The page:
Pressure is growing on Chancellor George Osborne to amend reforms to a controversial new inheritance tax allowance due to come into force from April 2017.
Osborne announced plans to introduce a new main residence nil rate band as part of the July Budget, with the changes forming a crucial plank of the Conservatives’ election promises on tax.
The plans have the effect of raising the IHT-free allowance for homeowners to £500,000 per person, meaning where married couples jointly own a family home, and want to leave it to their children, the total exemption will be £1m.
However, the Chancellor’s plans have been criticised since they were announced, being described as both complicated and unfair.
Last week, Treasury committee chairman Andrew Tyrie wrote to Osborne to reiterate his call for the Government to introduce remedies, describing the plans as “impenetrable to all but professional tax advisers”.
He said: “High-street accountants are likely to struggle with them. Traps lie everywhere in the detail.”
The letter added: “The reform has the hallmarks of unsustainability and therefore instability which is the negation of good tax policy. The March Budget will provide another opportunity to remedy these problems. I urge you to take it.”
But what are the traps that have the senior Tory so exercised? And is there any prospect for a dramatic improvement?
Traps and subterfuge
Conservative MP and Work and Pensions committee member Craig Mackinlay decried the plans when he spoke to Money Marketing in October.
And new provisions to limit disincentives to downsize by allowing proceeds from sales to be included within an allowance has done little to change his mind.
He says: “I don’t see why they can’t just change the IHT allowance to £500,000 full stop and have done with it.”
He adds the Chancellor has done little to change a fundamental unfairness in the policy, which limits the relief to direct descendants.
“What about those who have perhaps stepped into the place of children or those families who have never had children? It comes down to the fundamentals of what is fair. That’s hard to define, but it certainly feels unfair at the moment.”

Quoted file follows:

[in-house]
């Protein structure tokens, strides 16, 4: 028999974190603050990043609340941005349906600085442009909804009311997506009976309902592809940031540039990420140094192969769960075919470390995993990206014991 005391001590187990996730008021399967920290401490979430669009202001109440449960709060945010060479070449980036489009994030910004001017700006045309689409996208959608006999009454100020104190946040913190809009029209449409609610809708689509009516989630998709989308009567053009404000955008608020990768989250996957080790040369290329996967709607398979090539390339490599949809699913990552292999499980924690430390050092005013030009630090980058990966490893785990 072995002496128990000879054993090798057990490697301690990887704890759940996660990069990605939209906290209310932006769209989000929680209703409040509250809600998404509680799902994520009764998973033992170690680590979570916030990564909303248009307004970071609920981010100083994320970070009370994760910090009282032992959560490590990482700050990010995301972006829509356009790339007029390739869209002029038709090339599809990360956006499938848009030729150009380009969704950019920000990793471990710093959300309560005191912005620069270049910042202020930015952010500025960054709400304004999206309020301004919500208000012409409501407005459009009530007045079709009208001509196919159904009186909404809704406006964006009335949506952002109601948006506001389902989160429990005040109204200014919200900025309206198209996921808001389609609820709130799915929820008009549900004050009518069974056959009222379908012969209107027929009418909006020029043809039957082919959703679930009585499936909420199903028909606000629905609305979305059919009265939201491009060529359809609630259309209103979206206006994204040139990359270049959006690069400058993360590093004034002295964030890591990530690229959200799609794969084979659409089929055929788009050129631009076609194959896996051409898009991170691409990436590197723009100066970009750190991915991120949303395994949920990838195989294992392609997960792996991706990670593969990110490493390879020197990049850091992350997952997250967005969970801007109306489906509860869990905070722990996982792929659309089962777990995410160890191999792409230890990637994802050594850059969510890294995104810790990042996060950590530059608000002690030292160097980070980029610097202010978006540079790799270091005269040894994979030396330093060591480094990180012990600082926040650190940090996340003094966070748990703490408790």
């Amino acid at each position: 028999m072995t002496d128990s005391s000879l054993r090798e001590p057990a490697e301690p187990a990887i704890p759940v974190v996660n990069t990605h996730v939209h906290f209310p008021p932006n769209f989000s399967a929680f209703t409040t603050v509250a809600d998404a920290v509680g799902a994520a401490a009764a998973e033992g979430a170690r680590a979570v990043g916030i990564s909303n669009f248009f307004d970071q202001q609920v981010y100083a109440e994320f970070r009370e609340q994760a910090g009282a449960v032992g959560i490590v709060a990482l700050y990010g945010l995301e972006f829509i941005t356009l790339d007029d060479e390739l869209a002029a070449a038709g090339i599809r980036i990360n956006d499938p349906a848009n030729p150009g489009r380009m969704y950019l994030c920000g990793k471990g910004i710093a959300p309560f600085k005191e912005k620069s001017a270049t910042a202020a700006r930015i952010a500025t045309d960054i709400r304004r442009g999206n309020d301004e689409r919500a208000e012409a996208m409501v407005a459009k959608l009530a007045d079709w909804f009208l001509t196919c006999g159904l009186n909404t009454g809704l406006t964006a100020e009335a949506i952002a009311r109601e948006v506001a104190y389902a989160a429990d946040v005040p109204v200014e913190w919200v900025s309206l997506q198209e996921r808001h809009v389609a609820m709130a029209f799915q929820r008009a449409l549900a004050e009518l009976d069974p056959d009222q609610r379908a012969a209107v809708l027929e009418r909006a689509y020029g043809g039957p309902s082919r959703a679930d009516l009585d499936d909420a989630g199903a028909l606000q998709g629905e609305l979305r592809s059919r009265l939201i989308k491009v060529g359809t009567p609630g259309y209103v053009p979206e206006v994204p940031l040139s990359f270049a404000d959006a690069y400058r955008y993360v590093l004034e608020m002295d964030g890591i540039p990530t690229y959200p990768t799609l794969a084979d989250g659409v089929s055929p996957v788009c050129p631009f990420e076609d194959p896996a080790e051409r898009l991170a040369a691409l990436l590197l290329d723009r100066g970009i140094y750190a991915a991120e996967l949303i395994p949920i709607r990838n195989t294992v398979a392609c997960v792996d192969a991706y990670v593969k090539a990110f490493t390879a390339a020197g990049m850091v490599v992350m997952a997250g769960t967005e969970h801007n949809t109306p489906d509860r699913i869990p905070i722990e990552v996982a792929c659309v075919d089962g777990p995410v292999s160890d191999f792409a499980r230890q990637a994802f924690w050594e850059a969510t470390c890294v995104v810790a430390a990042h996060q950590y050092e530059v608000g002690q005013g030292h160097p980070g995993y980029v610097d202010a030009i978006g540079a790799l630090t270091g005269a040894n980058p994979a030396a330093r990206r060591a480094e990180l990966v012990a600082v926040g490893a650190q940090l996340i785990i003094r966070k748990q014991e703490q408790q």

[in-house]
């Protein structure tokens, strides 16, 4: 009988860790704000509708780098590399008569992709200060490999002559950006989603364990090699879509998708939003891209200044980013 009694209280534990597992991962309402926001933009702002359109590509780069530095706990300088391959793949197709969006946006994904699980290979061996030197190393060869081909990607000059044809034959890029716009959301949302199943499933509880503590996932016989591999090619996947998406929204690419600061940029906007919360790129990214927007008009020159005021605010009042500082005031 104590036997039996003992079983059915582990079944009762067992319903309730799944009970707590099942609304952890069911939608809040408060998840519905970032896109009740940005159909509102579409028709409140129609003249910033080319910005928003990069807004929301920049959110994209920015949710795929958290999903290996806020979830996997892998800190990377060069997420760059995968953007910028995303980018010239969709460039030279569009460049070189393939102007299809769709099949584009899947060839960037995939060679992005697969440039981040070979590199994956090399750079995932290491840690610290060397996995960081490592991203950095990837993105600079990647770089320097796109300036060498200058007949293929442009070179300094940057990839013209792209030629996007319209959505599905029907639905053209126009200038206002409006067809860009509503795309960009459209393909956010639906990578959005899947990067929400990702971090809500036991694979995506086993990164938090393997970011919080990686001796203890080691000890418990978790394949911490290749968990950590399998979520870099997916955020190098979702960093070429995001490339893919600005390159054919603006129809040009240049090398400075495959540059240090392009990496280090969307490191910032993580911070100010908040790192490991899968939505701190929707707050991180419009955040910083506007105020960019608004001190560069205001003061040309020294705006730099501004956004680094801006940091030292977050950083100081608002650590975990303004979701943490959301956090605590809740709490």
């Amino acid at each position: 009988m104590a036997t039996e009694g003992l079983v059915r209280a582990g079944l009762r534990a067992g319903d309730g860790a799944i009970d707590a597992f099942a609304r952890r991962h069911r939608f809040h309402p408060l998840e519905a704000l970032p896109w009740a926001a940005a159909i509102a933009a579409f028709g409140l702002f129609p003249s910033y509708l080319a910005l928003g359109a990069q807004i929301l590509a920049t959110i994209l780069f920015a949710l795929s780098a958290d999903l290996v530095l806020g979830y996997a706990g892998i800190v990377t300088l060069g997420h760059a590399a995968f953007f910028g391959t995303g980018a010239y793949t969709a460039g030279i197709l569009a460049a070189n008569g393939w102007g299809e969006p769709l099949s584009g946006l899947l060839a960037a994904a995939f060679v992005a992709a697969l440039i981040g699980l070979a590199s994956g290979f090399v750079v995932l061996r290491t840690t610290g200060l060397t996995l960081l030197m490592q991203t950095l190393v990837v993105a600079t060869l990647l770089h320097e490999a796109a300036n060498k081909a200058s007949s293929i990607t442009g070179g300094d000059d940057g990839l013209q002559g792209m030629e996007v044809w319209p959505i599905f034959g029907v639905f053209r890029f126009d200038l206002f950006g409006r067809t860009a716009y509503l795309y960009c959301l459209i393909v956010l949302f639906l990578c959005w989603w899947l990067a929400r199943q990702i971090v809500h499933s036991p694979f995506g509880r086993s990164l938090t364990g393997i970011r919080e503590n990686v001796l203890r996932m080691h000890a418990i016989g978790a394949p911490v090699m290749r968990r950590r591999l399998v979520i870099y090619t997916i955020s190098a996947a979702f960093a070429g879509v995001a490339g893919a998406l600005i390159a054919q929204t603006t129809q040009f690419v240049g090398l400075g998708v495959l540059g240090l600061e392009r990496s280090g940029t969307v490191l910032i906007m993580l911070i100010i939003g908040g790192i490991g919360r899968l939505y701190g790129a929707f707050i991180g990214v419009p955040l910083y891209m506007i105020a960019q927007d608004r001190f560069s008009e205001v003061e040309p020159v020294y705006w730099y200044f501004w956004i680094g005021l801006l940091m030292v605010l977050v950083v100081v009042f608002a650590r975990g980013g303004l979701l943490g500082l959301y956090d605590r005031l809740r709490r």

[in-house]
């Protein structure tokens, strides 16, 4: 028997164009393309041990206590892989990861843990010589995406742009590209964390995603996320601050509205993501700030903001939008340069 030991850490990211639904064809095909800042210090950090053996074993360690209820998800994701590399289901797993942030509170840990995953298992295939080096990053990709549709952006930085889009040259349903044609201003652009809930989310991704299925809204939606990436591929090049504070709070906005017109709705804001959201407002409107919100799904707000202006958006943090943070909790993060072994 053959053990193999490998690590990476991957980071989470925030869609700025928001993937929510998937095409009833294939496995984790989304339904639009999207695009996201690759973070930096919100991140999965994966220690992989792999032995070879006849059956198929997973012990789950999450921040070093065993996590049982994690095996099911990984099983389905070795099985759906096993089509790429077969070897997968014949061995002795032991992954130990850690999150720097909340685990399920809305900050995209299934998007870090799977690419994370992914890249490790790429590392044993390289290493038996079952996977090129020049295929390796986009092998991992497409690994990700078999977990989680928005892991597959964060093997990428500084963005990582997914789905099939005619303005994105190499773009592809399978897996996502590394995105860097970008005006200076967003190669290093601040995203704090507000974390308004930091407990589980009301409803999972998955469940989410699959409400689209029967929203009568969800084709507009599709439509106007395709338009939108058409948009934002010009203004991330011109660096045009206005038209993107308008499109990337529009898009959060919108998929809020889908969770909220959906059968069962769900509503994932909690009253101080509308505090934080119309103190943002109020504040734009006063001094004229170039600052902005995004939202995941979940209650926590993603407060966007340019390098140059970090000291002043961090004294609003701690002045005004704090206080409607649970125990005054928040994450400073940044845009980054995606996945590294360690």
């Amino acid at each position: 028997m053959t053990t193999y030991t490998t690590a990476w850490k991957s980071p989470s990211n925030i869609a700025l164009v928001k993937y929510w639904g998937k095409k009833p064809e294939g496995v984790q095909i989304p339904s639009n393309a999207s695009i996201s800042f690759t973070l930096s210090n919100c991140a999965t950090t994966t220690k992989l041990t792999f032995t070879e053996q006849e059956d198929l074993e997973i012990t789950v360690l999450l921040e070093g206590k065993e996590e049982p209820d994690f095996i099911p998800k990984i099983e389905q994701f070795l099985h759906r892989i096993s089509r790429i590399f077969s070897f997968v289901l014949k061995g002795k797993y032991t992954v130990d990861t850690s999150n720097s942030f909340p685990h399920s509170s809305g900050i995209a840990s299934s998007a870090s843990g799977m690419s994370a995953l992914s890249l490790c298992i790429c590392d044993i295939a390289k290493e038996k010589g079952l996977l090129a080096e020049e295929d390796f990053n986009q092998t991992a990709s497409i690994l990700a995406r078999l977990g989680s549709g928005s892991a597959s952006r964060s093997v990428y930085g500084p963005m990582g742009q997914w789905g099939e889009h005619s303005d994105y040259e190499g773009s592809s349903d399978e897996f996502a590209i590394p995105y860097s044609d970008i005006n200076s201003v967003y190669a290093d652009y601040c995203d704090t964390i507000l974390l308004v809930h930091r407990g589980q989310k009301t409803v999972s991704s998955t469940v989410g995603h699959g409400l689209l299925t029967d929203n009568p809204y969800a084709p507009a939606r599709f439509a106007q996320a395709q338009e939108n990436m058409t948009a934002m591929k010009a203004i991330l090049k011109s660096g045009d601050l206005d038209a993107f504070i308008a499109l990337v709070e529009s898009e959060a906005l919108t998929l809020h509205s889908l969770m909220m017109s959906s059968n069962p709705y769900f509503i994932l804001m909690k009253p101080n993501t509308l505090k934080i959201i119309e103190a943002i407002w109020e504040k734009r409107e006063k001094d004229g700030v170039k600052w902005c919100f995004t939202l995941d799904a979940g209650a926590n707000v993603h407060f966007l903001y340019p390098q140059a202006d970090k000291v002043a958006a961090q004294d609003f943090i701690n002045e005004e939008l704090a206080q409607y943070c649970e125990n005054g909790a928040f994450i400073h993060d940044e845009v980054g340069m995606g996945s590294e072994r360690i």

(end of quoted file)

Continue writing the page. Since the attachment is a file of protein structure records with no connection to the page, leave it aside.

RSM senior tax partner George Bull says: “It only works vertically down the family tree. So if you have no children but your sister has, that’s the luck of the draw.
“From that point of view the available reliefs are very limited.”
Indeed, tax experts are united in criticising the plans to introduce the new residence provisions.
The new allowance will come into effect at £100,000 per person from 2017, increasing by £25,000 a year until it reaches £175,000 in 2020/21.
It comes in addition to the existing inheritance tax threshold of £325,000, which will be frozen.
Technical Connection joint managing director Tony Wickenden says while the provision will increase over three years, the Conservatives originally announced it would be funded by a gradual tapering of the annual allowance on pension contributions, which is set to come into effect from April.
He says: “There’s an interesting gap there and a bit of subterfuge too, because the new rules are hugely complicated, and it all gets chipped away in ways that people don’t realise.
“It makes for great headlines, and people think it adds up to £1m for a couple so that’s alright.
“But the rules are related to a specific asset, so you have a need for definitions like what constitutes a main residence. The legislation is unbelievable.
“For example, no one who has an estate of more than £2m can qualify for the full allowance. But even in defining the £2m for the purposes of that you need to think about the kinds of relief you might get for IHT generally.
“If you own a farm, for example, it may not be included in the calculation of your estate because you get business property reliefs for IHT, but the Treasury seem to think it will be included in that £2m. It is unnecessarily complicated and most people will need advice to avoid it ending up being a total mess.”
Helm Godfrey chairman Danby Bloch describes the policy as a product of a Government “trying to be too clever by half”, not least because of the limited impact of the changes.
By the time the reforms come into full effect in 2021, the Institute for Fiscal Studies estimates the number of estates liable for IHT will have fallen by 40 per cent – from 60,500 prior to the changes to 34,200.